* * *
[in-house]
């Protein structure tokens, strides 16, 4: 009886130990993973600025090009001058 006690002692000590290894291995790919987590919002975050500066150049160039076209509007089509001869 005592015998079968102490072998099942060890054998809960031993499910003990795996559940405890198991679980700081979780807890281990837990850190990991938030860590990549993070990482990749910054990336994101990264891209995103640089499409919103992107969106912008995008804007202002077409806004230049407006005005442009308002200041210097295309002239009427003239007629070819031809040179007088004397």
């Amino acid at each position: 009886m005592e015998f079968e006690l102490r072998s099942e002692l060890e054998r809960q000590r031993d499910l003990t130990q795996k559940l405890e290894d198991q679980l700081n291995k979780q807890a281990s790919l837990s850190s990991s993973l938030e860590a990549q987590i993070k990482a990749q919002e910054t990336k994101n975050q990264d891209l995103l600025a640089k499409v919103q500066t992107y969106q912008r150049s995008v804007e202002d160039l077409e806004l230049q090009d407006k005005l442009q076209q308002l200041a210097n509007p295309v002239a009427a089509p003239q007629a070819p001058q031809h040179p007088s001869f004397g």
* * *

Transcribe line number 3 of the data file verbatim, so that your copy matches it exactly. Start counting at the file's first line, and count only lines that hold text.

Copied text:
């Amino acid at each position: 009886m005592e015998f079968e006690l102490r072998s099942e002692l060890e054998r809960q000590r031993d499910l003990t130990q795996k559940l405890e290894d198991q679980l700081n291995k979780q807890a281990s790919l837990s850190s990991s993973l938030e860590a990549q987590i993070k990482a990749q919002e910054t990336k994101n975050q990264d891209l995103l600025a640089k499409v919103q500066t992107y969106q912008r150049s995008v804007e202002d160039l077409e806004l230049q090009d407006k005005l442009q076209q308002l200041a210097n509007p295309v002239a009427a089509p003239q007629a070819p001058q031809h040179p007088s001869f004397g």